Help pack a million meals for struggling seniors on Sept. 11. Volunteer today




Caucasian couple looking at a laptop computer together


Virgo - AARP Horoscope

Look at what your future holds if your birthday is between August 23 & September 22

Contests & Sweeps

Enter the $50K Picture Your Retirement Sweepstakes. Ends 8/31/15. No purchase necessary. Enter for Official Rules.


The tablet with free 24/7 customer support. Learn More

Most Popular


Book Review: Pity the Billionaire

Author Thomas Frank marvels at the nation’s free-market revival and resurgence of the political right

Occupy Wall Street protests in Manhattan against the cities wealthiest millionaires.

Thomas Frank put himself on the polemical map in 2004 when he published What’s the Matter with Kansas?, a heartfelt dissection of his home state and the rest of “red” (conservative) America. Why, asked Frank in that book, had so many regular Joes abandoned the Democratic Party for Republicanism, long regarded as the party of lawyers and bankers?

Sign up for the AARP Money newsletter.

Social issues, he concluded, had trumped the financial woes of working stiffs. But Democrats made a big mistake, Frank wrote, when they began to worship at the altar of the free market, leaving little to distinguish themselves from conservatives (in the eyes of heartland voters) other than their love of lattes and tough-to-stomach positions on abortion, gay marriage and the teaching of evolution in schools.

Not everyone signed off on Frank’s thesis. Princeton political scientist Larry M. Bartels, for one, wrote a lengthy takedown (“What’s the Matter with What’s the Matter with Kansas?”) in which he pooh-poohed Frank’s definition of “working class.” For many, however, it appeared that Frank had boldly drawn back the curtain on the political machine.

That was two elections ago, and today the free-market chickens have seemingly come home to roost: Wall Street played fast and loose with everybody’s money, regulators kept hitting the “snooze” button and we’re all in a fine mess. Yet not only has the religion of the free market survived, marvels Frank (the man possesses bottomless wells of astonishment), it has whipped Americans into an even greater capitalistic fervor. What’s going on?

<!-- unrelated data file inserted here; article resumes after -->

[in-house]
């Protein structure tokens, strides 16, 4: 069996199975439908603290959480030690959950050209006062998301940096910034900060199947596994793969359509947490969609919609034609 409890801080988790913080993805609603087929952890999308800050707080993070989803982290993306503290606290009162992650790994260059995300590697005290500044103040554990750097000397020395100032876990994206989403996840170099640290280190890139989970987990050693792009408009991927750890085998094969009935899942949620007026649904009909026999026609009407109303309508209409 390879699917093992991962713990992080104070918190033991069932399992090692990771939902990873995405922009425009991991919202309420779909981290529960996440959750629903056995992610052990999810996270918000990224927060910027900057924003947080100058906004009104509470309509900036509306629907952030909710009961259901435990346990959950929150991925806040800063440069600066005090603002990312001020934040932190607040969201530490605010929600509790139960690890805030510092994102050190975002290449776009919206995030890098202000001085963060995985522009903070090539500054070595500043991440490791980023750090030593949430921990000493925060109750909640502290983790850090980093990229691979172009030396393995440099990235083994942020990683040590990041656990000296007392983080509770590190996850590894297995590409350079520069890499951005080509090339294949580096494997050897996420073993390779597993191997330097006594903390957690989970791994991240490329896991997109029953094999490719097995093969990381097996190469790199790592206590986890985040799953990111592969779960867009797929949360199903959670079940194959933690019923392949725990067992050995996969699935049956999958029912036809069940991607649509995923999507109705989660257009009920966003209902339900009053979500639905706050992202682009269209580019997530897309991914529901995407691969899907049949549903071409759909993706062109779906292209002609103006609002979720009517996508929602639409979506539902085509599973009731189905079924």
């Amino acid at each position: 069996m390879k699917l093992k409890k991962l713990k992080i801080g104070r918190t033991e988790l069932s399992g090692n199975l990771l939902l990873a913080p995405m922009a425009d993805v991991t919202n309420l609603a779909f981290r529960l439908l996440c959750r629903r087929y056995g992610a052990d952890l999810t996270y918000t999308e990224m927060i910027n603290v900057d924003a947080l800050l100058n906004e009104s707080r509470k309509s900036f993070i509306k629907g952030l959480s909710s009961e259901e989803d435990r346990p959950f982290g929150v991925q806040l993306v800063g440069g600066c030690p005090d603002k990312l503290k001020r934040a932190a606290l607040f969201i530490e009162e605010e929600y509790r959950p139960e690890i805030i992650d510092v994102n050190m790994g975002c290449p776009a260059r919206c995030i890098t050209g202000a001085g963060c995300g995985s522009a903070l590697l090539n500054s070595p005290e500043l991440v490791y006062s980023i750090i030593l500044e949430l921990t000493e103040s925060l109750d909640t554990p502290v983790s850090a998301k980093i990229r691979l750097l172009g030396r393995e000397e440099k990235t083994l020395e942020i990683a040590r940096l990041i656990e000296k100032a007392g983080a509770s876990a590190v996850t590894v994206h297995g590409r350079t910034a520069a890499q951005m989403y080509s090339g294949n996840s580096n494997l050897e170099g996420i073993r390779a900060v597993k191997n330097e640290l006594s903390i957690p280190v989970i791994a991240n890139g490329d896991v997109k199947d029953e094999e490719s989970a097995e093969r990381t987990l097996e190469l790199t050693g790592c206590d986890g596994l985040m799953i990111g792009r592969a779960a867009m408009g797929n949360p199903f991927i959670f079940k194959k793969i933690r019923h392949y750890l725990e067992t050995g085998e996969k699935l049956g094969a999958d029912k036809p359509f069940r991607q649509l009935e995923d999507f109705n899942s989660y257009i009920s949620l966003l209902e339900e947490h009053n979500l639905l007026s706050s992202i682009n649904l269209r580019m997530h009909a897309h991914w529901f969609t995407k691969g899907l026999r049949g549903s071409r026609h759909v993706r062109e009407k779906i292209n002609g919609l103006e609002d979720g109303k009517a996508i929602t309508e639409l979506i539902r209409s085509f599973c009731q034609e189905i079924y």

It’s a good question — and an important one. And Frank, with his Middle America roots and his talent for plucking anecdotes from history that shed light on the present, could have been just the man to answer it. In his new book, Pity the Billionaire: The Hard-Times Swindle and the Unlikely Comeback of the Right, he looks to the Great Depression and the protests it spawned — farm strikes in Iowa, World War I vets occupying tent cities in Washington — for a model of how society “should” rise up to meet economic calamity.

Next: How Frank missed the mark. >>

Topic Alerts

You can get weekly email alerts on the topics below. Just click “Follow.”

Manage Alerts


Please wait...

progress bar, please wait

Tell Us WhatYou Think

Please leave your comment below.

AARP Bookstore

Discounts & Benefits

From companies that meet the high standards of service and quality set by AARP.

Live Nation

Members save 25% or more when buying tickets in groups of four from Ticketmaster.

Cirque Du Soleil

Members save 15-30% on tickets to live Cirque du Soleil shows.

Member Benefit AARP Regal 2

Members pay $8 for Regal ePremiere tickets purchased online. Conditions apply.

Member Benefits

Join or renew today! Members receive exclusive member benefits & affect social change.